I’ve heard the cynical (and sometimes deep-down honest) joke that a dog’s life might be more important than an over-populated human’s. But most people that put beacons on their pet canines probably wouldn’t sacrifice their dog over a human friend or loved one. Which begs the question, do backcountry skiers who install standard frequency avalanche beacons on fido think all this through? Or are they just doing something that feels good at the moment or even seems somewhat novel and hip? Sort of like the booze barrel on a St. Barnard out on rescue missions in the Alps?
I’ve been there. Back in the late 1970s and early 1980s I had a husky named Princess that I loved dearly. For a while I strapped a beacon to her collar during jaunts in avy terrain around Crested Butte and Aspen.
But it didn’t take long for me to realize that placing a standard frequency avalanche beacon on a dog was ridiculous, if not downright criminal. To put it honestly, I value human lives over animal lives. If a dog was buried along with another person, and I dug up the dog first while the person died of suffocation, in my opinion that would be nothing less than negligent homicide. What’s more, anyone who’s been involved in an avalanche rescue with multiple individuals knows that a crux move is getting everyone’s beacon turned to receive, so they’re not transmitting and thus confusing. Having a dog prancing around with a transmitting beacon would just add to that sometimes nearly insurmountable problem.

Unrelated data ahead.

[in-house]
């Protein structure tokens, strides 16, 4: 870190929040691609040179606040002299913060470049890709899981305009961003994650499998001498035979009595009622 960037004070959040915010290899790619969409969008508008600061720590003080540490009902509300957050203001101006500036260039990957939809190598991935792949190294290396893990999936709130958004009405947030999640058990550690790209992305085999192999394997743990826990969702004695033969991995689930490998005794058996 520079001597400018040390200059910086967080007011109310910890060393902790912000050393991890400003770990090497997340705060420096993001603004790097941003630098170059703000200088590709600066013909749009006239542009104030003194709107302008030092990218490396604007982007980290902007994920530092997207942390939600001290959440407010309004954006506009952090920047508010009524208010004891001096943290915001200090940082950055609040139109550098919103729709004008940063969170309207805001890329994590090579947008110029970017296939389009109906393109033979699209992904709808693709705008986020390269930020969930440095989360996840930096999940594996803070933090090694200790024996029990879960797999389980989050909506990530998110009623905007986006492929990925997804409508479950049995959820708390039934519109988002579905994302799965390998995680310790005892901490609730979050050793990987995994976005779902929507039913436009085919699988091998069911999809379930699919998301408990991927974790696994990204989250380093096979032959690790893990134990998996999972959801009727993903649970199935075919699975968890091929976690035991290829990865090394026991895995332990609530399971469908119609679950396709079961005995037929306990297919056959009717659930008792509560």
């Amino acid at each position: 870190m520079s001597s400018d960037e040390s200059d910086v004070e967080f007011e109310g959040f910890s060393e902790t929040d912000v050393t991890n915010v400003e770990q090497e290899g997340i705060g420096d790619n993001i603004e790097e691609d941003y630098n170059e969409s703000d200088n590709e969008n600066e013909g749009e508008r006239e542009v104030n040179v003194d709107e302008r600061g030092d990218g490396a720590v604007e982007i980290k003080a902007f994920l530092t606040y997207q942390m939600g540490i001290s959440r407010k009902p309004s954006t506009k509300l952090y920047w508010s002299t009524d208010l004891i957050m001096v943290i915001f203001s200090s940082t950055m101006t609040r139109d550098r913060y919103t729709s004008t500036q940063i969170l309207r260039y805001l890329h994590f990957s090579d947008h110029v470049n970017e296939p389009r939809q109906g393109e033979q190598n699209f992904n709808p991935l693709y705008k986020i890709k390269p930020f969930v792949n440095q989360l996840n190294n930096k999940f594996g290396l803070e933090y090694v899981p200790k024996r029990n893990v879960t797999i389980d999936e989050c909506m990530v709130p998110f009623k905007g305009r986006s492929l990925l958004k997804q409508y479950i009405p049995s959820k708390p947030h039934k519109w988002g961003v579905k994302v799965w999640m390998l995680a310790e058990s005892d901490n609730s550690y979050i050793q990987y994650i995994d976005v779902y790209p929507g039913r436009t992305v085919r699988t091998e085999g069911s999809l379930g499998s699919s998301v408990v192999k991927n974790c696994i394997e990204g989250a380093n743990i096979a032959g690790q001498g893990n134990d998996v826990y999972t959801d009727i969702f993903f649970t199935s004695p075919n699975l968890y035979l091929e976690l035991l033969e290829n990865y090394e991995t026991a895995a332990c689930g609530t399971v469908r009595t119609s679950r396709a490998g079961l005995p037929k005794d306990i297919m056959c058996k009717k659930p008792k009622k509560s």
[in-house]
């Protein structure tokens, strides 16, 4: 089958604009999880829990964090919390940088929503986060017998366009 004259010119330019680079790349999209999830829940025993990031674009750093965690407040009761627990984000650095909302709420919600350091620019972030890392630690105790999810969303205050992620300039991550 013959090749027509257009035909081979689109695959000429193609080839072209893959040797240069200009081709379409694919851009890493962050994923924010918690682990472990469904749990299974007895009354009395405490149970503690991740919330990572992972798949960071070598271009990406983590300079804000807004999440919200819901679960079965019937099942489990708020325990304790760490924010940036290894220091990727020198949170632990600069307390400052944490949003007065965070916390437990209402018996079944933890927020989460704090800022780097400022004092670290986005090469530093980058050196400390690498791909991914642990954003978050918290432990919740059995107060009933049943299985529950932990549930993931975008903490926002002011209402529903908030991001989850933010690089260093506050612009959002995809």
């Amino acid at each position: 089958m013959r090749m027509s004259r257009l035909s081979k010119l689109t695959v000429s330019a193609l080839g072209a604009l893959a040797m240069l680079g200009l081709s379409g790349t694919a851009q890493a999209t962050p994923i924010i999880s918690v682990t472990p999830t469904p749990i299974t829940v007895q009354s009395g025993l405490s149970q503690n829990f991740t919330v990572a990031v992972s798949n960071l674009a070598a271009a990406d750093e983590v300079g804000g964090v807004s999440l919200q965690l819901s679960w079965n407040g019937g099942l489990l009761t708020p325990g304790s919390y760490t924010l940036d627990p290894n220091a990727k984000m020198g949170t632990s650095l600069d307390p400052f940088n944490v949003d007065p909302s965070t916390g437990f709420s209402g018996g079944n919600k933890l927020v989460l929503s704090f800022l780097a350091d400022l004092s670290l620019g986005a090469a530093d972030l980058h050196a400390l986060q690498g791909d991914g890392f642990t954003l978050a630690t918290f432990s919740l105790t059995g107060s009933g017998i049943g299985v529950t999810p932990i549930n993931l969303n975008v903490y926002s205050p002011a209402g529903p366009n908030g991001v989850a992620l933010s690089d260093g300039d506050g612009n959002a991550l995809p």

Considering the above, it concerns me that anyone would beacon a dog, and that applies to trained rescue dogs as well. Sure, SAR dogs are valuable. But if an avalanche hit a rescue party you were with and made a multiple burial, how would you feel if you dug up a dog before you got to a human? I’ve seen a few ski patrol avy dogs with beacons on their harnesses — bogus.
Anyone care to weigh in?
WildSnow.com publisher emeritus and founder Lou (Louis Dawson) has a 50+ years career in climbing, backcountry skiing and ski mountaineering. He was the first person in history to ski down all 54 Colorado 14,000-foot peaks, has authored numerous books about about backcountry skiing, and has skied from the summit of Denali in Alaska, North America’s highest mountain.